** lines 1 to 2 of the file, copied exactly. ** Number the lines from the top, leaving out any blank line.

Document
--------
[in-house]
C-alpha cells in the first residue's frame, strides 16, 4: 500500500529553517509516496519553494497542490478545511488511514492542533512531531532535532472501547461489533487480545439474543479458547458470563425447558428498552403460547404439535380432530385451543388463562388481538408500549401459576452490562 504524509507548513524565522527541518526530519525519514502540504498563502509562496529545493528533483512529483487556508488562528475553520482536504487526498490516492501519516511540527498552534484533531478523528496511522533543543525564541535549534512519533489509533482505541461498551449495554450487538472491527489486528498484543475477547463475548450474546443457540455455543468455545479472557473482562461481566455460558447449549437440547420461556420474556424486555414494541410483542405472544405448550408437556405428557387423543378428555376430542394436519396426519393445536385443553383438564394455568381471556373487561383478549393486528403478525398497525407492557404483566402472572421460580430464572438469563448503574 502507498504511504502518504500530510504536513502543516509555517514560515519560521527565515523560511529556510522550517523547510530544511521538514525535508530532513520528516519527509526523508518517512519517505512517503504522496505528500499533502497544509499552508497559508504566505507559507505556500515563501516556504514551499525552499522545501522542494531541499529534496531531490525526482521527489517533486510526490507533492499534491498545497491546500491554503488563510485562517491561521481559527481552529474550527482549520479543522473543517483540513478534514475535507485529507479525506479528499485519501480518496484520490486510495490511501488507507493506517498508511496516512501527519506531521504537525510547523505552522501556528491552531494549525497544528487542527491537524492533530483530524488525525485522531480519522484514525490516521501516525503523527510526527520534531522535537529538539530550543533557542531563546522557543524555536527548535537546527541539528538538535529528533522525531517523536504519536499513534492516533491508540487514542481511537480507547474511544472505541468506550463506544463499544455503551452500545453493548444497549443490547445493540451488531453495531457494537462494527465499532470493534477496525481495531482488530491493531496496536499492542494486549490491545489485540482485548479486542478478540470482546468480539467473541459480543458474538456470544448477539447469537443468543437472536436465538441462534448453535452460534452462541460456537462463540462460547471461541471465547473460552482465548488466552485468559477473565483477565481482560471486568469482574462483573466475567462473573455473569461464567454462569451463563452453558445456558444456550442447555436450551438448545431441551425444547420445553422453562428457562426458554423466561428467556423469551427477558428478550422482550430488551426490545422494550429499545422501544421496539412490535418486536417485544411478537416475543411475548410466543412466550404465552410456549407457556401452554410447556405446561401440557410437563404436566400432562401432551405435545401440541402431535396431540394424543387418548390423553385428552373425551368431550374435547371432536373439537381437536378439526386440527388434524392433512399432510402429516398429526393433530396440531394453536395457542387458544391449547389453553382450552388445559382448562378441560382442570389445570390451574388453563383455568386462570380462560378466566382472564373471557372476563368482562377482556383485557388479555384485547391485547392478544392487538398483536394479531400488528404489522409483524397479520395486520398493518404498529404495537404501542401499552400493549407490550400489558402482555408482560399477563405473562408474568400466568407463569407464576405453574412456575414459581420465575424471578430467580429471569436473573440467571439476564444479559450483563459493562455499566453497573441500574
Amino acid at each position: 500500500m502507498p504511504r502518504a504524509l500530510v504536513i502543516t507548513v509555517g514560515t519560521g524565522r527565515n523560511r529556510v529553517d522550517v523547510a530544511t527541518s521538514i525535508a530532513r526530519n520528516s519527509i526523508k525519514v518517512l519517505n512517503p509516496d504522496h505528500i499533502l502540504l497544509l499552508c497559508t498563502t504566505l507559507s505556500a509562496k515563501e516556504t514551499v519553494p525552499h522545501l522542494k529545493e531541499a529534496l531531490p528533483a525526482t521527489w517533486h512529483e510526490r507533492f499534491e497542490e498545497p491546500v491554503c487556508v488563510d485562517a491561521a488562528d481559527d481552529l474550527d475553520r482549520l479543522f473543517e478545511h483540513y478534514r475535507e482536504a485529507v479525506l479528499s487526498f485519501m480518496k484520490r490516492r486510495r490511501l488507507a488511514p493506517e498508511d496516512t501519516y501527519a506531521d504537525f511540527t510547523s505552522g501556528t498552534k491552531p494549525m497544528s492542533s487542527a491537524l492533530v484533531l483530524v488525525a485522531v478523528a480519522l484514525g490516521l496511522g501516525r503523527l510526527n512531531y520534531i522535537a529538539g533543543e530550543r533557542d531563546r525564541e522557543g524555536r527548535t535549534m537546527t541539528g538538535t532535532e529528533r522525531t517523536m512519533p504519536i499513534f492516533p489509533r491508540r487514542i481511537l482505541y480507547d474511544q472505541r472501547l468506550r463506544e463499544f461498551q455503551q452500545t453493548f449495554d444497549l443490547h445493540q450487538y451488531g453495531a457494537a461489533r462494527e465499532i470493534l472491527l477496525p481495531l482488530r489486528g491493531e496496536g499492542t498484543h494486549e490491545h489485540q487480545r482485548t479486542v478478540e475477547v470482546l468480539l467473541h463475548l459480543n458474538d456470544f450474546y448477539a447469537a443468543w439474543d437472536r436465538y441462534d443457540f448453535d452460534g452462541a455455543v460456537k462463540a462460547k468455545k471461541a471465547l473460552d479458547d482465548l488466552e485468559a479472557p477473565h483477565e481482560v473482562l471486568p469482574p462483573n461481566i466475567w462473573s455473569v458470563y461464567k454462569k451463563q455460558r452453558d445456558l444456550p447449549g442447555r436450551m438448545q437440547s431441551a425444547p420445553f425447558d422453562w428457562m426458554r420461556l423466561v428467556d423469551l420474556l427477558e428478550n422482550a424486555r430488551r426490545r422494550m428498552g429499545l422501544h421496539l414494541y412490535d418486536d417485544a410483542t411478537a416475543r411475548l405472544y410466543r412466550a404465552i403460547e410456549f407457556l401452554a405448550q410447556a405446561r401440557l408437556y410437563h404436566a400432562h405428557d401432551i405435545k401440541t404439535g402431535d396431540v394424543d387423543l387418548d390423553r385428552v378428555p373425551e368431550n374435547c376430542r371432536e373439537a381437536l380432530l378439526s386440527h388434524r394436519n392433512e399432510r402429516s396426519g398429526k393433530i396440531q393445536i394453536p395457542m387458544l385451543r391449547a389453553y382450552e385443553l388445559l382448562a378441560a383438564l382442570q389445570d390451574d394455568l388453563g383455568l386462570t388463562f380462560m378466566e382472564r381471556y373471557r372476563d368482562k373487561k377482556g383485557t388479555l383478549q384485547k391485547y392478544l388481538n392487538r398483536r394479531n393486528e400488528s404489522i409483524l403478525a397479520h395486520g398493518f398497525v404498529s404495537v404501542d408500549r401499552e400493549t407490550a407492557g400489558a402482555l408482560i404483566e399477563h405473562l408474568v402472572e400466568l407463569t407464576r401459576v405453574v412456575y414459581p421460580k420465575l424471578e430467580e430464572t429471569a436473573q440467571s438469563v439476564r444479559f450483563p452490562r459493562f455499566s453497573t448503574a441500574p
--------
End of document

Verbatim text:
[in-house]
C-alpha cells in the first residue's frame, strides 16, 4: 500500500529553517509516496519553494497542490478545511488511514492542533512531531532535532472501547461489533487480545439474543479458547458470563425447558428498552403460547404439535380432530385451543388463562388481538408500549401459576452490562 504524509507548513524565522527541518526530519525519514502540504498563502509562496529545493528533483512529483487556508488562528475553520482536504487526498490516492501519516511540527498552534484533531478523528496511522533543543525564541535549534512519533489509533482505541461498551449495554450487538472491527489486528498484543475477547463475548450474546443457540455455543468455545479472557473482562461481566455460558447449549437440547420461556420474556424486555414494541410483542405472544405448550408437556405428557387423543378428555376430542394436519396426519393445536385443553383438564394455568381471556373487561383478549393486528403478525398497525407492557404483566402472572421460580430464572438469563448503574 502507498504511504502518504500530510504536513502543516509555517514560515519560521527565515523560511529556510522550517523547510530544511521538514525535508530532513520528516519527509526523508518517512519517505512517503504522496505528500499533502497544509499552508497559508504566505507559507505556500515563501516556504514551499525552499522545501522542494531541499529534496531531490525526482521527489517533486510526490507533492499534491498545497491546500491554503488563510485562517491561521481559527481552529474550527482549520479543522473543517483540513478534514475535507485529507479525506479528499485519501480518496484520490486510495490511501488507507493506517498508511496516512501527519506531521504537525510547523505552522501556528491552531494549525497544528487542527491537524492533530483530524488525525485522531480519522484514525490516521501516525503523527510526527520534531522535537529538539530550543533557542531563546522557543524555536527548535537546527541539528538538535529528533522525531517523536504519536499513534492516533491508540487514542481511537480507547474511544472505541468506550463506544463499544455503551452500545453493548444497549443490547445493540451488531453495531457494537462494527465499532470493534477496525481495531482488530491493531496496536499492542494486549490491545489485540482485548479486542478478540470482546468480539467473541459480543458474538456470544448477539447469537443468543437472536436465538441462534448453535452460534452462541460456537462463540462460547471461541471465547473460552482465548488466552485468559477473565483477565481482560471486568469482574462483573466475567462473573455473569461464567454462569451463563452453558445456558444456550442447555436450551438448545431441551425444547420445553422453562428457562426458554423466561428467556423469551427477558428478550422482550430488551426490545422494550429499545422501544421496539412490535418486536417485544411478537416475543411475548410466543412466550404465552410456549407457556401452554410447556405446561401440557410437563404436566400432562401432551405435545401440541402431535396431540394424543387418548390423553385428552373425551368431550374435547371432536373439537381437536378439526386440527388434524392433512399432510402429516398429526393433530396440531394453536395457542387458544391449547389453553382450552388445559382448562378441560382442570389445570390451574388453563383455568386462570380462560378466566382472564373471557372476563368482562377482556383485557388479555384485547391485547392478544392487538398483536394479531400488528404489522409483524397479520395486520398493518404498529404495537404501542401499552400493549407490550400489558402482555408482560399477563405473562408474568400466568407463569407464576405453574412456575414459581420465575424471578430467580429471569436473573440467571439476564444479559450483563459493562455499566453497573441500574